Public News (Houston) - - FRONT PAGE - by Robert Cas­tro

When does in­spi­ra­tion find any of us? For Clay Melton, it was at the ten­der age of eleven when he lis­tened to Jimi Hen­drix play­ing ‘All Along the Watch­tower’ while rid­ing in the car with his fa­ther. Clay was mes­mer­ized by Jimi’s sound and style. So he asked his par­ents for a gui­tar, and only time would tell if mu­sic would be­come cen­tral to this young man’s life. Soon Clay was strap­ping his elec­tric gui­tar and amp on his bi­cy­cle and ped­dling his way through the neigh­bor­hood to a fam­ily garage where he prac­ticed with his good friend, Kyle Tom­ches­son. His abil­ity with the gui­tar was grow­ing faster than any­one could imag­ine, and af­ter a year and a half of lessons, his teacher ad­mit­ted that he couldn’t take Clay any fur­ther. Since then, Clay has taught him­self, and like Hen­drix and SRV, he plays by ear. By the age of thir­teen, Clay was play­ing live in clubs all around Texas. At fifteen years old, his stage experiences as a gui­tarist and song­writer be­gan to grow: The Dal­las In­ter­na­tional Gui­tar Fes­ti­val pro­claimed, “Clay Melton one of the TOP 10 Gui­tar Play­ers in Texas un­der 20 years old!” The emo­tional in­ten­sity of his live per­for­mances at such a young age was in­cred­i­ble to say the least. In Oc­to­ber 2016, at 22 years old, Clay ap­proached the world fa­mous Su­garHill Record­ing Stu­dio where such greats as Bey­once’ and the Rolling Stones have recorded. He met with owner, Dan Work­man, long-time men­tor and fel­low mem­ber of The Record­ing Academy (the Grammy’s). Dan as­sem­bled the tal­ented team of Steve Chris­tensen (Gram­my­win­ning en­gi­neer), and Josh Ap­ple­bee (amaz­ing drum tech). Plan­ning be­gan for Burn The Ships, the first full-length al­bum from Clay Melton, re­leas­ing Sum­mer 2017. Dan re­marks, “I’ve had the priv­i­lege of watch­ing Clay evolve from a gifted in­tu­itive gui­tarist to a com­plete per­former and song­writer. He has man­aged the hard­est of tasks: craft­ing a mu­si­cal iden­tity that lives up to the prom­ise of a pre­co­cious ta­lent.”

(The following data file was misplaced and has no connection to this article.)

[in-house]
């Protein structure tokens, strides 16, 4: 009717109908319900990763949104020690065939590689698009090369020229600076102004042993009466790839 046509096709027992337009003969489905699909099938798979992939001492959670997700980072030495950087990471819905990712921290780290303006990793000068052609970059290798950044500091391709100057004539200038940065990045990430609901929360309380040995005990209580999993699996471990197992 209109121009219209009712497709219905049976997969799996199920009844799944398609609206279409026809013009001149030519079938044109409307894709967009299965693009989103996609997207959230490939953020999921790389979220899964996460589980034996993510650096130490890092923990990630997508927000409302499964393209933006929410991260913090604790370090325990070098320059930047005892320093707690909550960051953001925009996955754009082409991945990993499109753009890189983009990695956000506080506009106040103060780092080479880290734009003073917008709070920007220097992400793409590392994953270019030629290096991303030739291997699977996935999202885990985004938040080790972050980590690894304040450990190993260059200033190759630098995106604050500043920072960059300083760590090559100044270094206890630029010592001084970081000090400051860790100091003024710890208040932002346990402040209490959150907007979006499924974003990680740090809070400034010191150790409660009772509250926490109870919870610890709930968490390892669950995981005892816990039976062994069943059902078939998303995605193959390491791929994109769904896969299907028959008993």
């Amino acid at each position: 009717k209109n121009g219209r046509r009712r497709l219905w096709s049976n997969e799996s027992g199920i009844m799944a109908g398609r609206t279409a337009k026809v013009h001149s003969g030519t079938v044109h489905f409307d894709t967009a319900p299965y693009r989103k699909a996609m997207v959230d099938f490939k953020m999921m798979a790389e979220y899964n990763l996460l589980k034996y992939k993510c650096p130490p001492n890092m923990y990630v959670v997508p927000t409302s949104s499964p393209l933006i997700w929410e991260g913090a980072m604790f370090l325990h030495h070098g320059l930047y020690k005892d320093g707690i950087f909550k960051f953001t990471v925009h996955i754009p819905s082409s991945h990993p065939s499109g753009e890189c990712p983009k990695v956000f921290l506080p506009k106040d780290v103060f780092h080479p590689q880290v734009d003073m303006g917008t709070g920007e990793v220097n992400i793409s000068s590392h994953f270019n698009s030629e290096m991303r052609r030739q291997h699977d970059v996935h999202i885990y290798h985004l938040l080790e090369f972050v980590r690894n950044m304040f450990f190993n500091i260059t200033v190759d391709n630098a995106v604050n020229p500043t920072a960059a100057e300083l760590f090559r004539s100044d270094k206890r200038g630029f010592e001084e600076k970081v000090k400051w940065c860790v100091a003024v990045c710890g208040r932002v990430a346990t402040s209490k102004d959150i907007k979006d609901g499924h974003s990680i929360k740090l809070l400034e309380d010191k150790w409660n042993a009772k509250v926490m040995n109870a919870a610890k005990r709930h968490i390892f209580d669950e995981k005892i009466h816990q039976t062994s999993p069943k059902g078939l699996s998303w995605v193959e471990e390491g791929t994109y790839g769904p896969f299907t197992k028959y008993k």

Clay bares his soul through his orig­i­nal mu­sic. His songs are au­then­tic to the core, and they ex­pose his very in­ti­mate and per­sonal vul­ner­a­bil­i­ties. Clay is not an im­i­ta­tion – he is unique and his mu­sic is cross­ing genre bar­ri­ers for good rea­son.